As implied in the full title of the Forum’s Guide, an enabling policy doesn't have to be limited to enabling only 'open' resources: the document also focuses on such policies as applied to digital teaching and learning that is not necessarily 'open' in nature. Responding to research indicating that stakeholders ‘did not feel involved in decision-making processes regarding digital services at their institutions’ (pg. 1), the Forum has developed a new definition of 'enabling policy'. Whereas the Forum’s previous definition used three broad descriptors (i.e. being ‘implementable, situated in practice and reflective of the HEI's priorities’), the revised definition involves fifteen criteria (pg. 3). The criteria include specifications that enabling policies are ‘aligned with other policies’, are ‘collaborative’, involve ‘student-staff partnership’, are ‘supportive & flexible (rather than legalistic and prohibitive)’ and are ‘practical, implementable’.
Policies enabling open
Of seven policy case studies presented in Forum Guide, two present policies that specifically relate to OER. The first is the University of Edinburgh OER policy (pg. 15). Of interest with this policy is that it is ‘informative rather than mandatory’ and meant to ‘encourage and support’ rather than require any particular kind of practice. There is an OER Service that provides teaching and learner supports including digital skills workshops, while teaching and learning services have open licensing options built into them.
The Forum's second open-related policy case study is the Intellectual Property Policy implemented by Kwantlen Polytechnic University in Canada (pg. 16). This IP policy seeks to ‘clarify IP rights for university members and to encourage the use of open practices across research, learning and teaching’. The policy ‘upholds existing institutional agreements with faculty that the copyright for any work product created as part of assigned duties (including creative work, instructional strategies or curriculum/instructional material) belongs to the employee’. It specifies that students, too, retain copyright for work they created while studying at Kwantlen. Procedures, templates, and the university's own practices when it comes to open licensing their own publications support the policy.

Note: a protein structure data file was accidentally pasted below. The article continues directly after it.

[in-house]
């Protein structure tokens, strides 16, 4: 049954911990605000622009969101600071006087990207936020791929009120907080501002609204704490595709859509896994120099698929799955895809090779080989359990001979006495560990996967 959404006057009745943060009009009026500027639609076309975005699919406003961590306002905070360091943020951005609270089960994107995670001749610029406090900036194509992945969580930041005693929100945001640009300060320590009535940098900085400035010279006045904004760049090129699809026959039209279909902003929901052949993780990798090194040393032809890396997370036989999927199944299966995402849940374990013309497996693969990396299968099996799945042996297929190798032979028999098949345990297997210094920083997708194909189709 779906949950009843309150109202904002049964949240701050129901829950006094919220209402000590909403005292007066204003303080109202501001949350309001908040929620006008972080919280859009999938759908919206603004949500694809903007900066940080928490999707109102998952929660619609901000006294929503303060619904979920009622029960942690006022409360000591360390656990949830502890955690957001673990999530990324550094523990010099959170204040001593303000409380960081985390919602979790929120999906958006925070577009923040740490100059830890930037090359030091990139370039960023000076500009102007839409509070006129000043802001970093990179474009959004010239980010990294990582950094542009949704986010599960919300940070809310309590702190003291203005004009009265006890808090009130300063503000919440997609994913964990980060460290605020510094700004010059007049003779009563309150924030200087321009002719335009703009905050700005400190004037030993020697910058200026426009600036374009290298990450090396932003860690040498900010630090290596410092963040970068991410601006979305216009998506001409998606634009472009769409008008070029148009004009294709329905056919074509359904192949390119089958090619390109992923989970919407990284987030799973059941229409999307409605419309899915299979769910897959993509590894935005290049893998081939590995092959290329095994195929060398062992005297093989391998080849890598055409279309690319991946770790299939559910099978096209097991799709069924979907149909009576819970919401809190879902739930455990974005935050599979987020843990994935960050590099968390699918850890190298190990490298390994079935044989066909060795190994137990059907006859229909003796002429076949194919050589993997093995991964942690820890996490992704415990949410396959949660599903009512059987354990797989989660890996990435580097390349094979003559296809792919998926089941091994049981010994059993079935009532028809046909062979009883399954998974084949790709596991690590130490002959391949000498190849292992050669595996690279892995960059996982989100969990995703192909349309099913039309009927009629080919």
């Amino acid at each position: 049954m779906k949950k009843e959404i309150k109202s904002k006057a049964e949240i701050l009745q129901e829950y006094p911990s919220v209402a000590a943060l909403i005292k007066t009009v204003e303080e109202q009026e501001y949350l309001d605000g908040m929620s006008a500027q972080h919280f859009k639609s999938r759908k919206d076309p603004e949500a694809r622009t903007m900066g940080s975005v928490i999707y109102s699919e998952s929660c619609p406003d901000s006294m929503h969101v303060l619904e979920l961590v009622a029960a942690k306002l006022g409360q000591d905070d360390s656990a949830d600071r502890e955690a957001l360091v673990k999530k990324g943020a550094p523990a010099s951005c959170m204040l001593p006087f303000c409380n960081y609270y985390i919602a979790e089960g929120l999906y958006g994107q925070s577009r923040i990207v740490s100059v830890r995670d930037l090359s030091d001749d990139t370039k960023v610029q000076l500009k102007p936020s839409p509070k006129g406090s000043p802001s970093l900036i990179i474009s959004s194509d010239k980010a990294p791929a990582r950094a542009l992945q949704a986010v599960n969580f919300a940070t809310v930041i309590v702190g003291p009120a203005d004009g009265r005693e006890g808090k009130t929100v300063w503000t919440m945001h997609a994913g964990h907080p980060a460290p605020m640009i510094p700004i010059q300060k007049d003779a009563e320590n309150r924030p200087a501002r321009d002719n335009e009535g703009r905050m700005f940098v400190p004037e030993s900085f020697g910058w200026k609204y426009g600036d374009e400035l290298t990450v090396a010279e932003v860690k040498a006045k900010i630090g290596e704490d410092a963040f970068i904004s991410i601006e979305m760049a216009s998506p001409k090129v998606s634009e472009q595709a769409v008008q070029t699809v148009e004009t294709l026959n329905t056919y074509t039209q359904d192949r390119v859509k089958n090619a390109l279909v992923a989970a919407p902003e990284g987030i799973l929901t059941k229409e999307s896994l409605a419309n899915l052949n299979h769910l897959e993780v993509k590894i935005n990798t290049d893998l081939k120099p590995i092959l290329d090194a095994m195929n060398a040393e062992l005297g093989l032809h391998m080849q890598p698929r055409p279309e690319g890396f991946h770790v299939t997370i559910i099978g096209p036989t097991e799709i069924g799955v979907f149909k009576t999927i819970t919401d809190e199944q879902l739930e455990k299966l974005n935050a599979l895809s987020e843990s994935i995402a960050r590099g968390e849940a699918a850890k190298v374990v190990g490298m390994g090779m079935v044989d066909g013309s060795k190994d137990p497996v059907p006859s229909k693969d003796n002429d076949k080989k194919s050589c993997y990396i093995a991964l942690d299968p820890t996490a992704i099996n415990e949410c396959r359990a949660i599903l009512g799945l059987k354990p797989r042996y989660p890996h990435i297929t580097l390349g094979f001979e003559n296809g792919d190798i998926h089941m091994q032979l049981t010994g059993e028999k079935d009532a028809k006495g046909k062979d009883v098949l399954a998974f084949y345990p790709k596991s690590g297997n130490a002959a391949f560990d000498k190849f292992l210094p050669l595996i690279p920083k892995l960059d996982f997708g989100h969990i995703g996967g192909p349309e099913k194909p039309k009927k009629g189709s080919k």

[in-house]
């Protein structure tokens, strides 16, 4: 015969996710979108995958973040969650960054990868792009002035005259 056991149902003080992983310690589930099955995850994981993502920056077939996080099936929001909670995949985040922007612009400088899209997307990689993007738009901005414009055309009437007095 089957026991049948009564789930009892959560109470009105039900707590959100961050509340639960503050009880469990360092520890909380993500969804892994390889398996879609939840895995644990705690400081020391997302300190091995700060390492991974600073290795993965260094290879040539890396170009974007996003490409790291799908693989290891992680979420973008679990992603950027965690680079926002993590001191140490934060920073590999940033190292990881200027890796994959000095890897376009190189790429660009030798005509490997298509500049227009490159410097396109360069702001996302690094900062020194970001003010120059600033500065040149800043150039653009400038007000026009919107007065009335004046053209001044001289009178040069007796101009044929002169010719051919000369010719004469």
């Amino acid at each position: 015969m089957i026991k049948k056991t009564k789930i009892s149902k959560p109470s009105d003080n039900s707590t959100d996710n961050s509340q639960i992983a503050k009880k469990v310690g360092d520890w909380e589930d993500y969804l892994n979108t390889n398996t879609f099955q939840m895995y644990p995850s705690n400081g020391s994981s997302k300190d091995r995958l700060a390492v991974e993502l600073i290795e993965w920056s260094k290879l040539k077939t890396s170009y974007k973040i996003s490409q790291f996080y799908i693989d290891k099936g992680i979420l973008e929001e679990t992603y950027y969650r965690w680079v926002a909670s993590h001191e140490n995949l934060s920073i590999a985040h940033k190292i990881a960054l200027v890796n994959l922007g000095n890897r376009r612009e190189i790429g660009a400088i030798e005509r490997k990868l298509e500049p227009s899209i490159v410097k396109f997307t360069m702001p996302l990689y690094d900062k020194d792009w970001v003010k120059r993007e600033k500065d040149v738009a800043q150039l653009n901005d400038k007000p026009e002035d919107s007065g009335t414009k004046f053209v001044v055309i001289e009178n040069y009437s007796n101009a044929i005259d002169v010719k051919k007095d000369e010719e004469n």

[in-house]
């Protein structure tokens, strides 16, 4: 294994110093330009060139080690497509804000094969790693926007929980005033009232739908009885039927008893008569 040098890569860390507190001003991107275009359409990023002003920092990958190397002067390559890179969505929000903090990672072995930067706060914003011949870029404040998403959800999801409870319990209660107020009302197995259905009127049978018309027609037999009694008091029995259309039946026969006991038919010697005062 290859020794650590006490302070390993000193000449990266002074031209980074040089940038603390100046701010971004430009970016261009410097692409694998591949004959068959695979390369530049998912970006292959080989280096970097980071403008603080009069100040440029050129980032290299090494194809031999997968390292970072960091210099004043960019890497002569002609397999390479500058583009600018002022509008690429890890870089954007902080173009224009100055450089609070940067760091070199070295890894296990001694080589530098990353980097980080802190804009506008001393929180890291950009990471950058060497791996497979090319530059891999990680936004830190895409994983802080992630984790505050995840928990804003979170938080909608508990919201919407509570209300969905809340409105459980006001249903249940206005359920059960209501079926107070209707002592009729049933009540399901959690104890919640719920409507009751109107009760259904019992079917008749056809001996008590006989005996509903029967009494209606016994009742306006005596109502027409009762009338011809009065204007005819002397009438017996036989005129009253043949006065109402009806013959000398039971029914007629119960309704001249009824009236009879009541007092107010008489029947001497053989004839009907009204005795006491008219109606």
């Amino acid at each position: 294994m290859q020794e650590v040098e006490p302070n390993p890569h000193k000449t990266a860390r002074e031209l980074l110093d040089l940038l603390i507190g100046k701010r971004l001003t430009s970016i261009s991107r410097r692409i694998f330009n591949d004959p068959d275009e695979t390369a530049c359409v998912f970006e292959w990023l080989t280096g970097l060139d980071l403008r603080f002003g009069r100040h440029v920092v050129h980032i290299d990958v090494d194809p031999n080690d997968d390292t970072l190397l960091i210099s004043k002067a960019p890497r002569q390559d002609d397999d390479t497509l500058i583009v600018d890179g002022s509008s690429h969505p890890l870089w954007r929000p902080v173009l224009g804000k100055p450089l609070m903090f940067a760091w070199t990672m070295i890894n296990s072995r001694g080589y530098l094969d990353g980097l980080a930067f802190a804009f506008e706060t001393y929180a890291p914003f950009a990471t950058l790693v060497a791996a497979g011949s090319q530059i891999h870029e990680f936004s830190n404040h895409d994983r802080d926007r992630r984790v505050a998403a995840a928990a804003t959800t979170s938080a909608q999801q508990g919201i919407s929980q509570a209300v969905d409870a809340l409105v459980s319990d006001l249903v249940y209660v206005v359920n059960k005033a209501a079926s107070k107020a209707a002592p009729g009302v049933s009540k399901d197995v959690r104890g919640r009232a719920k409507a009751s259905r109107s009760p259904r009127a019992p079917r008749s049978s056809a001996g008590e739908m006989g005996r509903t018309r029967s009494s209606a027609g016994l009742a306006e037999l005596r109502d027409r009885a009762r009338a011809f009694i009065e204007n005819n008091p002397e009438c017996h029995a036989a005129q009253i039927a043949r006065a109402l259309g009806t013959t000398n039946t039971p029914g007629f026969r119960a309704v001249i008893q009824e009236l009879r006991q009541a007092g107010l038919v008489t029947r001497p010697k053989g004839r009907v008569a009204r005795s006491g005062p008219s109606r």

What to do in your locale?
Would a more explicit or deliberate policy - voluntary or otherwise - be useful in supporting the creation and promoting the use of OER? How ‘enabling’ is the current policy environment? These may be useful questions to ask in your own locale; I think they are here at NUI Galway, given the institutional interest in OER as expressed in the strategy documents outlined above. Galway, of course, already has a local IP Policy. What does this policy look like vis-a-vis OER?
A couple of issues that matter to OER practitioners are attribution and the ability to choose different types of open licenses. Attribution matters because, while practitioners are happy to give their work away for others to use, they usually want to be credited--to be acknowledged--for their work. The ability to choose an (open) license matters because some prefer a license that is as ‘open’ as possible – CC BY – others are concerned with the ‘free rider’ phenomenon, where commercial interests can collect OER, repackage them, and sell them on at a profit. The ‘non-commercial’ CC BY-NC helps prevent this.
Certain aspects of the current local policy are promising when it comes to these issues; others perhaps less-so. I wonder whether a policy that specifically addresses OER wouldn’t be the best course to pursue - one that should be thought through deliberately from the standpoint of teaching and learning.
Of course it’s not, and shouldn’t be, up to me as an individual to make this call. The Forum T&L Guide proposes a 5-Step process for the implementation of an enabling policy, starting with Step 1, Identify Need for Policy. A multi-stakeholder, OER Enabling Group with a clear brief to identify precisely what the policy needs are at NUI Galway in terms of enabling OER would be a good way to get moving with Step 1. Once a more precise idea of need was established, the next step could be co-creation of a fresh policy.
OER is an important component of NUI Galway’s Open vision; there should be a deliberate means of enabling OER, and a group tasked with figuring out the right local enabling policy environment would be one way to move forward.
What is the status of OER at your institution? A similar strategy may be useful in your context as well.